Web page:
Monotypes no. 18, 19, 20 and ghosts with relief printing, hung up to dry. It seems simple enough to roll ink onto a relief block, but learning exactly how much ink should be applied takes a lot of trial and error. Once the block is inked, is it better to hand-transfer the ink to paper by rubbing, or by running it through a press? The challenge of printing by hand is getting the ink to print evenly; the only way to know if the print is successful is by moving the paper away from the block, and replacing the paper without letting it shift is easier said than done. Using a printing press can solve the problem of uneven ink transference, but I am plagued by the migration of ink outside the desired printing area.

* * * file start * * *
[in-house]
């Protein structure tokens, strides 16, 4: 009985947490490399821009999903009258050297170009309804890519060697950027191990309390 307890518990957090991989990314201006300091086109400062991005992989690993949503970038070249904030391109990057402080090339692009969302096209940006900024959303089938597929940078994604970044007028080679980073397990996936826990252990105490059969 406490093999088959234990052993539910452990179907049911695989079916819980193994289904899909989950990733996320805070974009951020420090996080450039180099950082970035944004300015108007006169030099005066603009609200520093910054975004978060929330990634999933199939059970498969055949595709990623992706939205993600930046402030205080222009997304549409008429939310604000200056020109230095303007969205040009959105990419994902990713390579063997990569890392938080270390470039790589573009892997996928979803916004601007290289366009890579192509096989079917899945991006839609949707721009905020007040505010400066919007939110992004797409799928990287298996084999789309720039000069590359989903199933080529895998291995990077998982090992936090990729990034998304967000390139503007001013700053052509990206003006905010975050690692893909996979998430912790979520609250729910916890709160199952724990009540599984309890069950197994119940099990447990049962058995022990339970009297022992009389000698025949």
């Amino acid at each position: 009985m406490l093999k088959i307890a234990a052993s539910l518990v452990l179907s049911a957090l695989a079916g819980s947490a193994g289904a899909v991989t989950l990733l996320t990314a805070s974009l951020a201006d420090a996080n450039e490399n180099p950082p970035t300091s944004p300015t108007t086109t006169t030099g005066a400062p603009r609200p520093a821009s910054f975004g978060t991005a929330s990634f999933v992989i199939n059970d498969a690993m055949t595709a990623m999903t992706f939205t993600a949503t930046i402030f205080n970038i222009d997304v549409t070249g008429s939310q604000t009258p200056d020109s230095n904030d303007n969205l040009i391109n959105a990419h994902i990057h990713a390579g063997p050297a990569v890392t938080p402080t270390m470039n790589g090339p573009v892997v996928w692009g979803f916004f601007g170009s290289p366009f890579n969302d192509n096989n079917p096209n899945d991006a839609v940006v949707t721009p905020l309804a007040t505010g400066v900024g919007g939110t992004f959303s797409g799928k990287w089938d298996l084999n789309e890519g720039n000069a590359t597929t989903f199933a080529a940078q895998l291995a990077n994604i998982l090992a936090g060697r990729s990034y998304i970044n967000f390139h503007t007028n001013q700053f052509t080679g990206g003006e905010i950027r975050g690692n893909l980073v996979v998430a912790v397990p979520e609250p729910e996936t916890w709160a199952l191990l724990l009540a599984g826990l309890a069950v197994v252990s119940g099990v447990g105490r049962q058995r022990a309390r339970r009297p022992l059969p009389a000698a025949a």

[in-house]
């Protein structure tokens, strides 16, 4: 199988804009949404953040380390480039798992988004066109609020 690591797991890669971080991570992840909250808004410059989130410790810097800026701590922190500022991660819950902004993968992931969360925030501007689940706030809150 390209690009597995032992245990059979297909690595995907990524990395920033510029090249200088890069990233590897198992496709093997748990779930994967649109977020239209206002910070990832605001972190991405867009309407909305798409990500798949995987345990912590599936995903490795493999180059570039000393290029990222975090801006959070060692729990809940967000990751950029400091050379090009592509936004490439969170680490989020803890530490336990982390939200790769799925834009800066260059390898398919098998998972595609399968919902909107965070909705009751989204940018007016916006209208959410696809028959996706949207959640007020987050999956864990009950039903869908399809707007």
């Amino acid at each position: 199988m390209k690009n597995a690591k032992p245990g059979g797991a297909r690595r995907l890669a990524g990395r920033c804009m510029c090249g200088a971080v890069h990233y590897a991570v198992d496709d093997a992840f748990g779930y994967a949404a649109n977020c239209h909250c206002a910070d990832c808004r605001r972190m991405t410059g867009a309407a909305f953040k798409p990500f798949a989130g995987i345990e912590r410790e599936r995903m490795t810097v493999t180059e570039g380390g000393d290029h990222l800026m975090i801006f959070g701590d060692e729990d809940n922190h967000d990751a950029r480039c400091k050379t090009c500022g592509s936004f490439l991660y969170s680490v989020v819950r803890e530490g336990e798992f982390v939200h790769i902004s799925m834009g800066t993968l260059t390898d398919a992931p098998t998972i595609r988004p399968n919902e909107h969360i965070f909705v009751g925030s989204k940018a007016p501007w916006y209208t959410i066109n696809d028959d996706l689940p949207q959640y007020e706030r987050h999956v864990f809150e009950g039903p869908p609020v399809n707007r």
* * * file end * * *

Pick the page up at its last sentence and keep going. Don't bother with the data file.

The above print is the best of today’s batch. The relief ink appears to be fairly consistent in coverage, and while there are a few spots of unwanted ink near the lettering, the ink hasn’t squashed outside the lines like it often does when printed with a press. To print the watercolor monotype, the paper must be soaked or dampened first. Japanese printmaking papers like this green Kitakata will wrinkle when printed damp, which makes them difficult to use for monotype. After the relief ink dries, I’ll cut the printed area out and see if I can paste it to a sheet of thicker western paper.